I’m also working on "the book" that nobody can quite define what it is. So I do a lot of writing about what we do that doesn’t yet have a final form. That’s the majority of my projects. Then I get tapped in an extra capacity. Like this morning I was working on someone else’s project because they needed a High-Tech Anthropologist® for the day.

WW – Tell me about that job – what do you do there?

LB – High-tech anthropology®? "High-tech anthropologists® are highly compassionate, empathetic, and sympathetic people." Why I’m doing this job, I don’t know. [laughs] They’re specialized business analysts. They work with people, and make sure the software we design will meet their end needs. So it’s not defined by engineers, but by people like the people who are going to use it.

WW – Think of an instance where you worked on a team, something concrete where you helped them out with something or intervened somehow.

LB – We had a new project manager who was getting overwhelmed. We could see her boiling point rising, not that she was going to burst out in anger, but that she was going to burst into tears. That’s because she was so stressed by what was going on. So I took her aside and talked to her about the situation and what was going on, gave her some pointers about how she could handle the client that was being difficult, how she could handle the team that she didn’t know how to handle, and sent her back in. She handled things beautifully. From then on, she incorporated that, kept those lessons – she didn’t just do them once and throw them away. It was very gratifying for me to see that I had helped her grow.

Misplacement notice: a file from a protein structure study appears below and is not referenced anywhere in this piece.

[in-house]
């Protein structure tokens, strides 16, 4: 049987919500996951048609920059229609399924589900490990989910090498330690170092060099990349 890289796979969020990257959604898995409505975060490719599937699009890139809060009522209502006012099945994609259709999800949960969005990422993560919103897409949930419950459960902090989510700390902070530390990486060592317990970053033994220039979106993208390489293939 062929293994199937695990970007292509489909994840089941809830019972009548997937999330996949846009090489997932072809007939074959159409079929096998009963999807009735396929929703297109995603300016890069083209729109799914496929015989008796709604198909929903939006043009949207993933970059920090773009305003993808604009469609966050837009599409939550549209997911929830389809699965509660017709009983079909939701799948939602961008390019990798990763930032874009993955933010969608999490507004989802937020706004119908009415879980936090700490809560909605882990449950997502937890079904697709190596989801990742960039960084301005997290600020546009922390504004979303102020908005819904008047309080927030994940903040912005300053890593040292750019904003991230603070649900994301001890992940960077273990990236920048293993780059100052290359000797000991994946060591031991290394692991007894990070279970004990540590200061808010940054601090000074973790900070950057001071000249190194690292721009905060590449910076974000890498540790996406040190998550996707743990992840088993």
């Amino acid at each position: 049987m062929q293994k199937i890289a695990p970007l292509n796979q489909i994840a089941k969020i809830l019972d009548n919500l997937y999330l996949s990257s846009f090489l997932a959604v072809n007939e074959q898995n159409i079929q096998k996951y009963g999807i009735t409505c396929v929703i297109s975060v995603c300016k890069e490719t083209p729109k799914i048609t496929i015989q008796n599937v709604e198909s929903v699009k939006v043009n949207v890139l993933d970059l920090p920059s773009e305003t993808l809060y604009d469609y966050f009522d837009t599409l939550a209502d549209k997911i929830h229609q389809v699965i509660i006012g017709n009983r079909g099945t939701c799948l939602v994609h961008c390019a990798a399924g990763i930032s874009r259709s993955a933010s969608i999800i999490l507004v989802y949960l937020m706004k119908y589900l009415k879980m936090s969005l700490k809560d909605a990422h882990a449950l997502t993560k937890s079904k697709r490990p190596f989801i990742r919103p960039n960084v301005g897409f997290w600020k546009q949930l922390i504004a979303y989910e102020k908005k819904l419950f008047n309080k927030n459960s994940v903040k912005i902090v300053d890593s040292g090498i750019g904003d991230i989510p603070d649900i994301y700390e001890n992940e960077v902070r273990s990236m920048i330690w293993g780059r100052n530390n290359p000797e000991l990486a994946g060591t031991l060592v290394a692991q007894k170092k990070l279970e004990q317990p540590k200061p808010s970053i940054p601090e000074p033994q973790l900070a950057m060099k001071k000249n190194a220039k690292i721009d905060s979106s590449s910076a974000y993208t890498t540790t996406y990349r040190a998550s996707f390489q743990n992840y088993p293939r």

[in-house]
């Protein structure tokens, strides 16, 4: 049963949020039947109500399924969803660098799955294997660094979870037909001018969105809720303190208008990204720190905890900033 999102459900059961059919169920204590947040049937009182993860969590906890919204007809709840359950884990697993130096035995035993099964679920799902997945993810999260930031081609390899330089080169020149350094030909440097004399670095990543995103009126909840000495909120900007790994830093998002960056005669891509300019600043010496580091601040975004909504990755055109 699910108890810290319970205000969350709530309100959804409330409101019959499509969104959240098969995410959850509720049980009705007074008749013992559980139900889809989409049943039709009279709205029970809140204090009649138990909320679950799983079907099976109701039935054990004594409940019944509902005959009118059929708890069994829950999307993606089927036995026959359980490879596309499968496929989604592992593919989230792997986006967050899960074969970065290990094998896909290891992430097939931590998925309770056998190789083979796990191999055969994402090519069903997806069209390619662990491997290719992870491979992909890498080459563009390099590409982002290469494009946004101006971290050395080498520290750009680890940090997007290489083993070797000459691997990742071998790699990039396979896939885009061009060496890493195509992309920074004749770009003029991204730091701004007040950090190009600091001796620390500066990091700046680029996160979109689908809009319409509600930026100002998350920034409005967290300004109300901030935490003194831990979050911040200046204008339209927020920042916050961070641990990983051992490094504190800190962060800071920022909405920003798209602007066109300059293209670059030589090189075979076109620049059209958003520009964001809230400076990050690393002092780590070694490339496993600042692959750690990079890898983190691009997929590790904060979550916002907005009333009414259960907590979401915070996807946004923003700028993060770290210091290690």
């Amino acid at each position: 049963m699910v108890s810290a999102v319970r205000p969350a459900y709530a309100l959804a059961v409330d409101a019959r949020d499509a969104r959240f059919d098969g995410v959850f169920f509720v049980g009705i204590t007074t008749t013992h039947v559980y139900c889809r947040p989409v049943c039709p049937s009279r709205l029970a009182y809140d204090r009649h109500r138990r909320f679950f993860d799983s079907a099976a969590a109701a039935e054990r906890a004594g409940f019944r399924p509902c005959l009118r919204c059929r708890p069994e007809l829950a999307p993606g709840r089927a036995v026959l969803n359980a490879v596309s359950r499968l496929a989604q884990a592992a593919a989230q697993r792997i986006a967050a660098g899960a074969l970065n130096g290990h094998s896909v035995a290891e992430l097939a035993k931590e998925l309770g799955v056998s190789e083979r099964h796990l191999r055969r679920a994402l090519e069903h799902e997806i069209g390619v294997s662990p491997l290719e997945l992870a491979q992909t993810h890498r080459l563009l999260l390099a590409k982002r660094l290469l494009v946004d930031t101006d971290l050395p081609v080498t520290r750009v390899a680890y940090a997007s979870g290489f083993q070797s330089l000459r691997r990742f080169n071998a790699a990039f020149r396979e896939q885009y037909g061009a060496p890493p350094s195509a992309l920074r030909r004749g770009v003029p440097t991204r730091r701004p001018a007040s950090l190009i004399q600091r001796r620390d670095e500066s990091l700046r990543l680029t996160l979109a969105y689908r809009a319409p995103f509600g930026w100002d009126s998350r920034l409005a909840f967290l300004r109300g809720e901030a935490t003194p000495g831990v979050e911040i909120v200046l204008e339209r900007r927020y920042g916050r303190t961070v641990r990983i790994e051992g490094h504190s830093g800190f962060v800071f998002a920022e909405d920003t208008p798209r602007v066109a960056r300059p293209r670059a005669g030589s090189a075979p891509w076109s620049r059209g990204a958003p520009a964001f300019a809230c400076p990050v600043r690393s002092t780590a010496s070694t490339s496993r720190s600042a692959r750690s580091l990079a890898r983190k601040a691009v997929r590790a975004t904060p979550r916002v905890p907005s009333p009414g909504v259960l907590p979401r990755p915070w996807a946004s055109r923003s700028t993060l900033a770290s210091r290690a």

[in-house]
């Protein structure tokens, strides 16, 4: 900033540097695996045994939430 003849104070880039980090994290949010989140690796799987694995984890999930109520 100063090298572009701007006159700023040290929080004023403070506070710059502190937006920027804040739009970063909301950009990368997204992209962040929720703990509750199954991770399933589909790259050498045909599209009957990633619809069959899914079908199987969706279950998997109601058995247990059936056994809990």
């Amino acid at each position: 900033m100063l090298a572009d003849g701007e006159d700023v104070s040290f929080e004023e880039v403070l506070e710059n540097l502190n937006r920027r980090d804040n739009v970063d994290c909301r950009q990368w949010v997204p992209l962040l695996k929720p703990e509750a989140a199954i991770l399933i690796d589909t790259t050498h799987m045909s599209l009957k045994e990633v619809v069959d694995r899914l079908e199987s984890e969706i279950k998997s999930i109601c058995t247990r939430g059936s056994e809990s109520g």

I also will a lot of times play the part of the enforcer when I hear things going awry. [Someone will ask] a question like "Should we write a unit test for this?" and I yell "Yes, you should write a unit test!" from across the room. Or if a team is starting to screw around and I can see it’s affecting the dynamic of the team, I’ll sidle up to them gently and [whisper] "You’re disrupting everybody", to get them re-focused. They’ll say "We’re working – look, we’re writing code" – I’ll say "I was across the room, and you were disrupting me – I can’t imagine what it’s doing to the people next to you."

So, things like that.

WW – Think through the last 6 months – what was the best day you had?

LB – It’s hard to pick one out. Probably a really good day for me was the day I found out we made the Inc 5000 this year, because that’s a national recognition of who we are and of the hard work everybody in the factory is doing. Rich likes to spring those things on me, he kinds of keeps them to himself, till he can say "Guess what?" I got to have a big crow on the roof at all that.

Another good day was being able to come into the factory and work on my writing, and have a day when I’m really focused and have a great day of writing because of what’s going on around me. I can’t write in library quiet any more. I actually need the vibrancy of the factory going on around me to be able to write about the factory.

WW – Were there particular people who influenced you in what you do, or particular experiences that prepared you for what you do?